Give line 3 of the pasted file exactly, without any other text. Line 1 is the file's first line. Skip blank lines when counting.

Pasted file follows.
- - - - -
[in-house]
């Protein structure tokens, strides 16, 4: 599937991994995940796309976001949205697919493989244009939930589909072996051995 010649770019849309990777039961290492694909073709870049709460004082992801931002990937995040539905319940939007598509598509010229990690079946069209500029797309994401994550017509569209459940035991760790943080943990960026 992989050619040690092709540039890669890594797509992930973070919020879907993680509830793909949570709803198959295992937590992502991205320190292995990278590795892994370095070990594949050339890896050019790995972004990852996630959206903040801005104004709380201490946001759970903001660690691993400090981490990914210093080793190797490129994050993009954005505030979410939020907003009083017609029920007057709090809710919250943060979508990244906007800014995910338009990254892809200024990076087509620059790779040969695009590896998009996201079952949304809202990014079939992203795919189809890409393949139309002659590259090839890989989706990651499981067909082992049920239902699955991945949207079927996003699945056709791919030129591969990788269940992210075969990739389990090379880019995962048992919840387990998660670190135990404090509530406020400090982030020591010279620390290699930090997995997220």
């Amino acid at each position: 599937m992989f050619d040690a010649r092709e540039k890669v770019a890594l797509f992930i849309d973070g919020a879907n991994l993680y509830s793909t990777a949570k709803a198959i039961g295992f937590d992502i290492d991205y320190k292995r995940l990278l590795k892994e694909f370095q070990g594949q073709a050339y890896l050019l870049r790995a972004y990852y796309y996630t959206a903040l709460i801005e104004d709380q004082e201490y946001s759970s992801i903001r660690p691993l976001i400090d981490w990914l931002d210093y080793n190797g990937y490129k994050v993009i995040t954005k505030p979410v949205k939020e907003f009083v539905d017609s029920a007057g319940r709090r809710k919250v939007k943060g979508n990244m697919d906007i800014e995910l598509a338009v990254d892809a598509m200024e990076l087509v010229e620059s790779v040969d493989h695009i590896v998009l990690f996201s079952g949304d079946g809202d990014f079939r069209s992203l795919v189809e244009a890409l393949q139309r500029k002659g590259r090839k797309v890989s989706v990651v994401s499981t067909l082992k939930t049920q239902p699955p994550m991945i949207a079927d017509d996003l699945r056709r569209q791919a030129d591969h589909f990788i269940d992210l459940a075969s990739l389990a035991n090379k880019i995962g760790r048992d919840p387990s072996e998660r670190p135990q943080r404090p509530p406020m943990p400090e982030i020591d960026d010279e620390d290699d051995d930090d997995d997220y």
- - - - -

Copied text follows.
């Amino acid at each position: 599937m992989f050619d040690a010649r092709e540039k890669v770019a890594l797509f992930i849309d973070g919020a879907n991994l993680y509830s793909t990777a949570k709803a198959i039961g295992f937590d992502i290492d991205y320190k292995r995940l990278l590795k892994e694909f370095q070990g594949q073709a050339y890896l050019l870049r790995a972004y990852y796309y996630t959206a903040l709460i801005e104004d709380q004082e201490y946001s759970s992801i903001r660690p691993l976001i400090d981490w990914l931002d210093y080793n190797g990937y490129k994050v993009i995040t954005k505030p979410v949205k939020e907003f009083v539905d017609s029920a007057g319940r709090r809710k919250v939007k943060g979508n990244m697919d906007i800014e995910l598509a338009v990254d892809a598509m200024e990076l087509v010229e620059s790779v040969d493989h695009i590896v998009l990690f996201s079952g949304d079946g809202d990014f079939r069209s992203l795919v189809e244009a890409l393949q139309r500029k002659g590259r090839k797309v890989s989706v990651v994401s499981t067909l082992k939930t049920q239902p699955p994550m991945i949207a079927d017509d996003l699945r056709r569209q791919a030129d591969h589909f990788i269940d992210l459940a075969s990739l389990a035991n090379k880019i995962g760790r048992d919840p387990s072996e998660r670190p135990q943080r404090p509530p406020m943990p400090e982030i020591d960026d010279e620390d290699d051995d930090d997995d997220y």